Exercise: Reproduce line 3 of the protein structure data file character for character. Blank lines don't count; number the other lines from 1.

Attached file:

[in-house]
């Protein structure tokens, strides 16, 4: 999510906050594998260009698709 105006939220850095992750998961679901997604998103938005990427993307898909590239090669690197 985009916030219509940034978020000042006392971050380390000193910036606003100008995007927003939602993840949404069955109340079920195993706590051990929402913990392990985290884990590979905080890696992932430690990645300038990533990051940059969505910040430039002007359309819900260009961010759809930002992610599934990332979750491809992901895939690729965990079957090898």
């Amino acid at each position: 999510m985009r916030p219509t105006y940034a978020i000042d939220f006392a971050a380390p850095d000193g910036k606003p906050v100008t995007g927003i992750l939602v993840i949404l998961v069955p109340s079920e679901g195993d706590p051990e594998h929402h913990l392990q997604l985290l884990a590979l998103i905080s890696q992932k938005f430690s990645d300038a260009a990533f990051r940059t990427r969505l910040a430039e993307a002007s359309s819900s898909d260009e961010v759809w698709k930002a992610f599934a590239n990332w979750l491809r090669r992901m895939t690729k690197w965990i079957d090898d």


């Amino acid at each position: 999510m985009r916030p219509t105006y940034a978020i000042d939220f006392a971050a380390p850095d000193g910036k606003p906050v100008t995007g927003i992750l939602v993840i949404l998961v069955p109340s079920e679901g195993d706590p051990e594998h929402h913990l392990q997604l985290l884990a590979l998103i905080s890696q992932k938005f430690s990645d300038a260009a990533f990051r940059t990427r969505l910040a430039e993307a002007s359309s819900s898909d260009e961010v759809w698709k930002a992610f599934a590239n990332w979750l491809r090669r992901m895939t690729k690197w965990i079957d090898d």